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Rose Book Review

Despite all the newer kinds of flowers roses remain one of the favorite cut flowers. Books on rose are always greeted with enthusiasm. Here is a review of a title that has been well received.

ďA Rose By Any Name-The Little-Known Lore and Deep-Rooted History of Rose NamesĒ is by Douglas Brenner and Stephen Scanniello. This was published by Algonquin Books of Chapel Hill, a division of Workman.

It features everything you could possibly want to know about rose history and rose names. This compendium covers everything from rose lore and rose origins to the names of individual roses. All in all, the authors provide details for over 1200 rose varieties.

In addition, this title has full length profiles for about 50 of the best loved varieties and species. These include beloved heirloom varieties, such as the Peace, and recent introductions, such as the Barbra Streisand released in the late 1990ís.

This book is illustrated with lush color photos as well as color art and historic illustrations.

From this informative delightful volume readers can learn all about the origins of roses and their cultivation over the years. Itís time to learn the truth about roses and face the facts. This book offers a way to do that. One of the factors to consider is the deceptive nature of rose names. Despite its name, the yellow rose of Texas didnít originate in the state of Texas. In fact, the authors report it was bred in New York City.

In the introduction, the authors provide a general background into rose history. They reveal that for much of human history roses were grown and used for food and medicine and not for their exquisite beauty. This book also explains how rose breeders can apply for plant patents.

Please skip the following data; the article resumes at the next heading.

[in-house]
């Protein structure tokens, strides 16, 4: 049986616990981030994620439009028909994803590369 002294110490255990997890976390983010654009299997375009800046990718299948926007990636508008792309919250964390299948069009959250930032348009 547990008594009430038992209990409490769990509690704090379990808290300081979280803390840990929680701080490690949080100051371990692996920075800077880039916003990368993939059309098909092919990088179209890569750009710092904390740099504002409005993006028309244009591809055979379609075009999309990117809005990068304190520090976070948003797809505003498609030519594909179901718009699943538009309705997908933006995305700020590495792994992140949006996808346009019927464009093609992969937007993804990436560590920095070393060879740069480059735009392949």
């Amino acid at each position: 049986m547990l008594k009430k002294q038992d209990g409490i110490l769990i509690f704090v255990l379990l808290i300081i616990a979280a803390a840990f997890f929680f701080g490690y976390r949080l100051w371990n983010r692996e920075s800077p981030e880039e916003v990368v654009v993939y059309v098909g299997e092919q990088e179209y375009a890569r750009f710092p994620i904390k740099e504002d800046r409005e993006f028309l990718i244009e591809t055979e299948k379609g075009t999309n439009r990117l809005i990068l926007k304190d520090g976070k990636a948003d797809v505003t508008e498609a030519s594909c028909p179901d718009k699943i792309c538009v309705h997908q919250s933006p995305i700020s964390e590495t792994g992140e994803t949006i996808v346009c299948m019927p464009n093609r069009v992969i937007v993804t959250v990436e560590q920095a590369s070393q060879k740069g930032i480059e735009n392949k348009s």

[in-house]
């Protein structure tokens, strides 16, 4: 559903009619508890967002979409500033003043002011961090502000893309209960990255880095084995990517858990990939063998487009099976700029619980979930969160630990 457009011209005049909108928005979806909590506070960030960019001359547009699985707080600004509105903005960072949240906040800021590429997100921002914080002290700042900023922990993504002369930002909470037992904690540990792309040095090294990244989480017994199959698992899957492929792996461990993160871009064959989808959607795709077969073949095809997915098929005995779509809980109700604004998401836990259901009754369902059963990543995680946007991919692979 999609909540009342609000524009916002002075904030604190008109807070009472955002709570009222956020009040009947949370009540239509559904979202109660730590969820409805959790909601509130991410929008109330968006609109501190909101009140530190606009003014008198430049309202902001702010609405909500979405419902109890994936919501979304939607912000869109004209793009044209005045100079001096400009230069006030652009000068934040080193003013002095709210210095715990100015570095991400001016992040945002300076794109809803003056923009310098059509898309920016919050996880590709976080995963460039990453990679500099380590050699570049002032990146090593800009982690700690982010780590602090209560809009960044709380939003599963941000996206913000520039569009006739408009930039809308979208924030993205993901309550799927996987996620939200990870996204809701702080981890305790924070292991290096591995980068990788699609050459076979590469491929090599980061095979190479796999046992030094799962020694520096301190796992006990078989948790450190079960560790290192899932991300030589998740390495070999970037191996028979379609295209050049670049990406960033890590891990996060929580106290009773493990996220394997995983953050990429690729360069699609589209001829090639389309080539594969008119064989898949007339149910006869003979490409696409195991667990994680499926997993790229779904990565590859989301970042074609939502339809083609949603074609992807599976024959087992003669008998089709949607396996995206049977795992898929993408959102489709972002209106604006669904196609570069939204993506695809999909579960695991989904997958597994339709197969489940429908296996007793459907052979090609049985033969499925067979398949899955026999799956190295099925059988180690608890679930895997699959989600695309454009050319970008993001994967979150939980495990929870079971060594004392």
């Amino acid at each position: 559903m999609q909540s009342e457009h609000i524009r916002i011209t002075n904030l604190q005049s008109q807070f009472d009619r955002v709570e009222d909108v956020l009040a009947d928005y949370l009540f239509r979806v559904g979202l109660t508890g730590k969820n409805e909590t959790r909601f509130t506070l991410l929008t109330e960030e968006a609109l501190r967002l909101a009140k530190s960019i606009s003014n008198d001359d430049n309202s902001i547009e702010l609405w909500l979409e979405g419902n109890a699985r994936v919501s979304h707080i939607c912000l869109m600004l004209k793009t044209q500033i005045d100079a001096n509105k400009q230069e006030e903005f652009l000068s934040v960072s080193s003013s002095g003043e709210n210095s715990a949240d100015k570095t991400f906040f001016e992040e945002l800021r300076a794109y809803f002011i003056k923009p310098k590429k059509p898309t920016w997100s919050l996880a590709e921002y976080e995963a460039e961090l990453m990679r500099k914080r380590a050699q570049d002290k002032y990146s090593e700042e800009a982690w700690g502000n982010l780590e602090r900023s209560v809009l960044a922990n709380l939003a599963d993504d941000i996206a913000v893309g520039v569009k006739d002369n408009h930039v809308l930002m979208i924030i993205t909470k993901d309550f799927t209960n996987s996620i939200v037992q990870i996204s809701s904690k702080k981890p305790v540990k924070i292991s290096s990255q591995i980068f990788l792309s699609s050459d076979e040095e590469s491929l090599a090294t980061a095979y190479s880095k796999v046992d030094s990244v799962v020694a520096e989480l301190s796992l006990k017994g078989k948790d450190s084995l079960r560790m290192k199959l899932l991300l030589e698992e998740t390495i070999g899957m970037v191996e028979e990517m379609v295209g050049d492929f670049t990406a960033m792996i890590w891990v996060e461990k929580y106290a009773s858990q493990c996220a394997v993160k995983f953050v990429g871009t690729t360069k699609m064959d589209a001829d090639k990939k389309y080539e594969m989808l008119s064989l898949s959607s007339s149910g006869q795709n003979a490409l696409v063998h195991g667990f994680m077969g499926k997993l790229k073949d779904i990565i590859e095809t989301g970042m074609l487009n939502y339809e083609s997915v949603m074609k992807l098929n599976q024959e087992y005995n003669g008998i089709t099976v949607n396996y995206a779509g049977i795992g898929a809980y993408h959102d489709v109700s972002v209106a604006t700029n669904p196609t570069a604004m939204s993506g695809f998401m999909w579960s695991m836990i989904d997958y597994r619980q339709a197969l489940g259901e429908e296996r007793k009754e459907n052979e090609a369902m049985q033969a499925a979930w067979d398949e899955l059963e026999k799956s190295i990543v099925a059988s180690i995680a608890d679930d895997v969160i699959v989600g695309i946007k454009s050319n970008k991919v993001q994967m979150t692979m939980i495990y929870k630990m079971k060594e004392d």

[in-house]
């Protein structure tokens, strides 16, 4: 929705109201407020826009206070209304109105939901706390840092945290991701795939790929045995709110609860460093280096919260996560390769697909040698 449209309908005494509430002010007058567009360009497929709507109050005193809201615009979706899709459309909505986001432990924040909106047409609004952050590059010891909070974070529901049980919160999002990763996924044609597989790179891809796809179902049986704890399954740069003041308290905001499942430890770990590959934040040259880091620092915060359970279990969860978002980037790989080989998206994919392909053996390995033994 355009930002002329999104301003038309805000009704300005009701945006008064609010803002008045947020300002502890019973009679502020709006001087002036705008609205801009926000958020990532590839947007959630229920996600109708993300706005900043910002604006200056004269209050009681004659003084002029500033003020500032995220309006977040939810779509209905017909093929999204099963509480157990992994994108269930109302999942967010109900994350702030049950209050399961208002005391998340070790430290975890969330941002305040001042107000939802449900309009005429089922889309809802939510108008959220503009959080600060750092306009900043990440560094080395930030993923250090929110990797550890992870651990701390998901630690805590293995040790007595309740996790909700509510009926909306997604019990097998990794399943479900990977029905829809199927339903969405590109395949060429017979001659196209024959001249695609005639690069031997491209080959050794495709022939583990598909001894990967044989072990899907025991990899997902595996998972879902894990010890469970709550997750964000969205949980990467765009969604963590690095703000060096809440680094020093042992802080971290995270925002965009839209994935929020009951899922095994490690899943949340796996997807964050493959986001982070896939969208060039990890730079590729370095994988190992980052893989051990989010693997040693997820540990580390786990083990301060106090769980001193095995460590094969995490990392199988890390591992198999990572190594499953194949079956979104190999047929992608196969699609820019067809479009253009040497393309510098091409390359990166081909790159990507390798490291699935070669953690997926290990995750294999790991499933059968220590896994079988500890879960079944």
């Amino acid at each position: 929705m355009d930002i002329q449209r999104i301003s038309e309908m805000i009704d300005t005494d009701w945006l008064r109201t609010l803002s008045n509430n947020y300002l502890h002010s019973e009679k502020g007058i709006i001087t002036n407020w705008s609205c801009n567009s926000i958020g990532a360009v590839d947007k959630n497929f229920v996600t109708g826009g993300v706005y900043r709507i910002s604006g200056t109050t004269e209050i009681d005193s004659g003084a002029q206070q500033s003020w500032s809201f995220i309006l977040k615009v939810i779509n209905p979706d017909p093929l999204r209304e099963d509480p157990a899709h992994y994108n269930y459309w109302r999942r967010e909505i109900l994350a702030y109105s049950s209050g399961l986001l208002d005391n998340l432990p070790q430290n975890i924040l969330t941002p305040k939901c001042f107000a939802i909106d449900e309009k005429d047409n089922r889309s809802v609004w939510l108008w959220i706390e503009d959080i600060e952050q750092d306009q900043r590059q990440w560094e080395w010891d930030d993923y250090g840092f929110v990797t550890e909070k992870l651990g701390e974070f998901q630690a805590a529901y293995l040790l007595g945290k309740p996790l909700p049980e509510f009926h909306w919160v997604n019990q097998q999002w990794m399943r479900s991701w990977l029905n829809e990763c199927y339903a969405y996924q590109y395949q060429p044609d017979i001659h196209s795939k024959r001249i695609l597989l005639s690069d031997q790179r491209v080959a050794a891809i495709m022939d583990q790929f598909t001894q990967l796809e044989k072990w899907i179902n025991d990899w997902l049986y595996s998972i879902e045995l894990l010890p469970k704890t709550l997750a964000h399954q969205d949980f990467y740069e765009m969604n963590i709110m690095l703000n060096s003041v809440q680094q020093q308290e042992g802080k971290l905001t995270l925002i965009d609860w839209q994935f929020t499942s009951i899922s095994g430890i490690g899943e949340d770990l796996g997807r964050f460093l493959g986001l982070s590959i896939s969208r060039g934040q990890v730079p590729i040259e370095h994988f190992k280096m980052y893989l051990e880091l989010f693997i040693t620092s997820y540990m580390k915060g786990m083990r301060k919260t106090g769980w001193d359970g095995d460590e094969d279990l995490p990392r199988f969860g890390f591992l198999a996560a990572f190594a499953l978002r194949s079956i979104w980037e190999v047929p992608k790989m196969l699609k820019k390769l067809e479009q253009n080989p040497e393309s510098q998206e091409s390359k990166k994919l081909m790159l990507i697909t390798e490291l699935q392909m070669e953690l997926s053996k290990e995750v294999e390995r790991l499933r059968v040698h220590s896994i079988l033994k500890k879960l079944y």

Reading this book is like going on a journey. Along the way, the authors debunk some common myths about roses, such as the fact that the rose mentioned in the English translations of the Bible was in fact not a rose at all. Readers can also learn about rose breeding and how roses receive their names.

In addition to a wide number of varieties, this book also profiles some individual rose species, such as the rugosa rose. The much maligned multiflora rose also appears here as well. Sadly, it is an invasive species here in western North Carolina as is the case in various other states as well.

The appendix has a glossary with easy to follow definitions of terms that are used in describing and classifying roses.

Scanniello is a celebrated rose expert known worldwide for his expertise. He has written several other books on roses. Brenner is former editor of Martha Stewart Living and Garden Design. He writes about gardens and design.

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